In Italian slang, there are many vegetables that play a dramatic role in everyday conversation. But only one is the undisputed prima donna when it comes to kind of swearing in Italian: the cabbage – il cavolo. It is the safe substitute of a much stronger bad word, the same as saying ‘fudge’ is in English. It has the added merit of bringing charm and giggles to conversation that might otherwise end differently. Cavolo is a real tension breaker in a language that sometimes can be hard to handle, especially if screaming and shouting do not strike the right note for you.
Talking cabbage with locals might well be considered an essential survival tool, so let’s see how to impress by doing it properly.
Cavolo meaning in Italian
In Italy almost everything comes back to food and swearing in Italian is no exception. There are hundreds of idiomatic expressions comparing people or feelings to cabbages in Italian. You might wonder why something so bizarre came about. The reason stretch back in time: in the days when meat, fish and some vegetables were pricey extravagances for most families, cabbages were cheap and available in abundance. The cabbage was the only thing anyone would dare to leave on the plate to waste. And so, an expression was born: comparing something useless and not worth caring about to a cabbage.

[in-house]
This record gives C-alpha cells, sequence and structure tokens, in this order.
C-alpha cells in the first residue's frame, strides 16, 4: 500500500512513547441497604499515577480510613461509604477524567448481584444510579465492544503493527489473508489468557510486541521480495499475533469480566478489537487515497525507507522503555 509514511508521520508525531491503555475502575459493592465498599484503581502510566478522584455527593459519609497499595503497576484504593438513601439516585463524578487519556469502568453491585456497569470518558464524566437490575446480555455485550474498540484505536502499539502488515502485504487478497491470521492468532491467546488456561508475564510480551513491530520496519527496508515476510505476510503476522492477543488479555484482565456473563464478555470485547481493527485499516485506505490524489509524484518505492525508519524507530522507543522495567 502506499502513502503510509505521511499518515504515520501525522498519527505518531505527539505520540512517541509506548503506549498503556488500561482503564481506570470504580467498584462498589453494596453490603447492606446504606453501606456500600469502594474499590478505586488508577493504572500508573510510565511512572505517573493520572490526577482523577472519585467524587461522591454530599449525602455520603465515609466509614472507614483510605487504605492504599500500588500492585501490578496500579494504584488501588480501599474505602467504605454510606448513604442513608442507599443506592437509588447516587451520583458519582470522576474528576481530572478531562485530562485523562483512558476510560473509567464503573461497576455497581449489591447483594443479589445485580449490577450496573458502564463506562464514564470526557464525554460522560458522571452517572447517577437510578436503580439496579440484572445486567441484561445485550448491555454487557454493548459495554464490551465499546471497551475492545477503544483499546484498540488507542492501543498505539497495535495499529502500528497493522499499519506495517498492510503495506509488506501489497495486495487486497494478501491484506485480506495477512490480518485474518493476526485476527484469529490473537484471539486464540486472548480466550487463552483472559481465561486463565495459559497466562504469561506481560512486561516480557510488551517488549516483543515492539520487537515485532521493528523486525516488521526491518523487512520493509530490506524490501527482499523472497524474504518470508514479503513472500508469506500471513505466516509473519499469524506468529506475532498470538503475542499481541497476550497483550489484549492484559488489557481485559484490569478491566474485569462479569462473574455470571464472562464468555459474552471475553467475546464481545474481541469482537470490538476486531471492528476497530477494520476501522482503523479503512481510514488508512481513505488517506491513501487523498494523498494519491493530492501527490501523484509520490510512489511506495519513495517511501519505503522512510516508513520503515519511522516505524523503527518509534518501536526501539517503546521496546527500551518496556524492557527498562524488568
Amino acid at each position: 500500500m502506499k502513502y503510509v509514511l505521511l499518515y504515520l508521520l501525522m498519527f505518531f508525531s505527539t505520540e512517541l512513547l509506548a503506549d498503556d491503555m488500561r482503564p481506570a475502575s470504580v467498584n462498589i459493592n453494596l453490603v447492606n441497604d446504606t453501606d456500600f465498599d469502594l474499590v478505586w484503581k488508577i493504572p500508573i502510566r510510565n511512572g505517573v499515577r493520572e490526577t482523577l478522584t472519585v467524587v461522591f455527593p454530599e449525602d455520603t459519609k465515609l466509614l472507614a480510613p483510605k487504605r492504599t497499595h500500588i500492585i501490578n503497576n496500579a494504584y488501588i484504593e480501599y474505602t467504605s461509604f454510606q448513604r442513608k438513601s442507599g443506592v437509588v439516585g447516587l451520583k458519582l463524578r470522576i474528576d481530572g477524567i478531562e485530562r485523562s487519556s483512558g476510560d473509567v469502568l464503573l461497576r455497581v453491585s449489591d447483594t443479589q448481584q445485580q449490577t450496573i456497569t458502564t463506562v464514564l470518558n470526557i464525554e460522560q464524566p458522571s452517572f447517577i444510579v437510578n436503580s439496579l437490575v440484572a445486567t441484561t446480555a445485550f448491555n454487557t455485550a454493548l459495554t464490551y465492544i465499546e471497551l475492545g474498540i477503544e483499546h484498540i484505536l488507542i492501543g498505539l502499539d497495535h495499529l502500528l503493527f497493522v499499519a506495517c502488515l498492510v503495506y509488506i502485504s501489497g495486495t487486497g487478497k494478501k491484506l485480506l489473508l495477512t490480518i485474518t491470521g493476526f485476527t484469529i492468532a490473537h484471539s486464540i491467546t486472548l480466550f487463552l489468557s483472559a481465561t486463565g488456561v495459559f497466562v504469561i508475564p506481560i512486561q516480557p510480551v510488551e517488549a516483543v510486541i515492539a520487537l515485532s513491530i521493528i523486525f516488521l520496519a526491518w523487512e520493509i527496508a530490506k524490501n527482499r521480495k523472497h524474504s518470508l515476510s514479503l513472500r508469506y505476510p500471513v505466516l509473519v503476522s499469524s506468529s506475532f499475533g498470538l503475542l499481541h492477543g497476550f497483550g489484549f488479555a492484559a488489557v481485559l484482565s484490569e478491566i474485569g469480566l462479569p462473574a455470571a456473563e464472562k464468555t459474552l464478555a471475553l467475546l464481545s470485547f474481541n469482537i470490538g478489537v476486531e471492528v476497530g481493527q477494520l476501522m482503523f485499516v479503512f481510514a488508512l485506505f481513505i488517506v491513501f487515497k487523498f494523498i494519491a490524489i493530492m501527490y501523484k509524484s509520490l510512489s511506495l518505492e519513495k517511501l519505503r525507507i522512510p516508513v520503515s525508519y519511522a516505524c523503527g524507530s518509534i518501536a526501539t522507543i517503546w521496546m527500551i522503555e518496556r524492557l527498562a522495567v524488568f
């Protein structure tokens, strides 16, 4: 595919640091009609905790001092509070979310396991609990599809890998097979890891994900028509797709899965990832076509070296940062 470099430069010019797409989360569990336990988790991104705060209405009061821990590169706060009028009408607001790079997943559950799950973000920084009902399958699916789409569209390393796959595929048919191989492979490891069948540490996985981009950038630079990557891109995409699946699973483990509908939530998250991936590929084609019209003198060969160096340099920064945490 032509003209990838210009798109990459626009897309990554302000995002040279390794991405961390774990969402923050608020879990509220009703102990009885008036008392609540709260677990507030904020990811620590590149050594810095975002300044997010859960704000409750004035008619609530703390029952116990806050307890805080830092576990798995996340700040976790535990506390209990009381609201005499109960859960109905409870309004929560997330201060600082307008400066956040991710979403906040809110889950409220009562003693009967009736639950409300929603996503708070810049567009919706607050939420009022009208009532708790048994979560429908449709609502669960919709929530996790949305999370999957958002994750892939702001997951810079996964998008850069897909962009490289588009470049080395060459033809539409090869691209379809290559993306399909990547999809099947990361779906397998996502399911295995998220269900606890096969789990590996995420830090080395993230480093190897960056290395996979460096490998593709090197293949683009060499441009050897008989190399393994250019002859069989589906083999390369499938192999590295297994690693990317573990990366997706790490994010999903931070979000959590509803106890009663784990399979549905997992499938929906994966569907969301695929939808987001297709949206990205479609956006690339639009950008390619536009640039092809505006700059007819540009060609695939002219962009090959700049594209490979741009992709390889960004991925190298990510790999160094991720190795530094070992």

Make no mistake: while nowadays talking cabbage is a polite and funny way to manage an argument, it is still a very effective and incisive bad word to make a point. After all, there is still no worse offense to an Italian grandma than leaving food on your plate, even if it’s cabbage, and that’s reflected in the language as well. Let’s see some examples:
- Che cavolo!: literally means what cabbage! You can use it to express disappointment, or also as an exclamation for an annoying, unexpected situation coming your way. Che cavolo, guarda dove cammini! (What cabbage, watch your step!) or che cavolo, ho perso il portafogli! (what cabbage, I lost my wallet!)
- Che cavolo stai dicendo: what the hell are you talking about?
- Non me ne importa un cavolo: I don’t give a damn.
Cavolo can also be used on its own to express surprise or frustration. When said with positive disbelief, the word cabbage is often accompanied with a wide-eyed expression:
- Non ci crederai mai, ho incontrato Brad Pitt! (You’ll never believe it, I met Brad Pitt!)
- Cavolo! (Cabbage!)
Whereas frustration should be stressed using body language such as putting your hands on your head (like in the video above), covering your mouth with your hand or opening your arms wide:
- Mi hanno rubato la macchina! (My car got stolen!)
- Cavolo! (Cabbage!)
There are also many constructed expressions for daily use that have the cabbage at the centre of the phrase. Here are some you almost certainly will come across if visiting or living in Italy:
- Cavoli miei/cavoli tuoi: my cabbages/your cabbages. You can use this one as a synonym for “none of your business” (sono cavoli miei) or “none of my business” (sono cavoli tuoi).